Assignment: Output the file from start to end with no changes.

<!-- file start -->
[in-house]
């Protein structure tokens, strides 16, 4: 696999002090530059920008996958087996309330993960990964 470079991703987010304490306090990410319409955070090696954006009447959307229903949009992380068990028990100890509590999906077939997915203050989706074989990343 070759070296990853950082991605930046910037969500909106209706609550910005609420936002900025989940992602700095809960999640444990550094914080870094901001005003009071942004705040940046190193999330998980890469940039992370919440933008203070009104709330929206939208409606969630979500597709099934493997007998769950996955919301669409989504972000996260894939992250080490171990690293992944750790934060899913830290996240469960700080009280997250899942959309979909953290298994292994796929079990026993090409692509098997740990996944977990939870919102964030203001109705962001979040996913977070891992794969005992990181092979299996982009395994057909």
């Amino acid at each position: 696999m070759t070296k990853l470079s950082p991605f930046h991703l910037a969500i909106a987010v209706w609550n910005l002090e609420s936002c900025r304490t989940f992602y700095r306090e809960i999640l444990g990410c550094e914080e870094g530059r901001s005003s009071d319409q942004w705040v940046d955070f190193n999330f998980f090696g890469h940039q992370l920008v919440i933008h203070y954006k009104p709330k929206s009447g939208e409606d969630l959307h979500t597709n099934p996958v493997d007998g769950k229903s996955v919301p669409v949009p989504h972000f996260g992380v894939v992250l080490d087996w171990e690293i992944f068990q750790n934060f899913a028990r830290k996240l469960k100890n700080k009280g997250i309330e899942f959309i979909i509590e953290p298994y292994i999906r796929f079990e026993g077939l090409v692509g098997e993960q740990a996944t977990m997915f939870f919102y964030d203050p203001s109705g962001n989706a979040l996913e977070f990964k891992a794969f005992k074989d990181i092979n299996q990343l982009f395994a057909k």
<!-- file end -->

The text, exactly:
[in-house]
């Protein structure tokens, strides 16, 4: 696999002090530059920008996958087996309330993960990964 470079991703987010304490306090990410319409955070090696954006009447959307229903949009992380068990028990100890509590999906077939997915203050989706074989990343 070759070296990853950082991605930046910037969500909106209706609550910005609420936002900025989940992602700095809960999640444990550094914080870094901001005003009071942004705040940046190193999330998980890469940039992370919440933008203070009104709330929206939208409606969630979500597709099934493997007998769950996955919301669409989504972000996260894939992250080490171990690293992944750790934060899913830290996240469960700080009280997250899942959309979909953290298994292994796929079990026993090409692509098997740990996944977990939870919102964030203001109705962001979040996913977070891992794969005992990181092979299996982009395994057909």
């Amino acid at each position: 696999m070759t070296k990853l470079s950082p991605f930046h991703l910037a969500i909106a987010v209706w609550n910005l002090e609420s936002c900025r304490t989940f992602y700095r306090e809960i999640l444990g990410c550094e914080e870094g530059r901001s005003s009071d319409q942004w705040v940046d955070f190193n999330f998980f090696g890469h940039q992370l920008v919440i933008h203070y954006k009104p709330k929206s009447g939208e409606d969630l959307h979500t597709n099934p996958v493997d007998g769950k229903s996955v919301p669409v949009p989504h972000f996260g992380v894939v992250l080490d087996w171990e690293i992944f068990q750790n934060f899913a028990r830290k996240l469960k100890n700080k009280g997250i309330e899942f959309i979909i509590e953290p298994y292994i999906r796929f079990e026993g077939l090409v692509g098997e993960q740990a996944t977990m997915f939870f919102y964030d203050p203001s109705g962001n989706a979040l996913e977070f990964k891992a794969f005992k074989d990181i092979n299996q990343l982009f395994a057909k």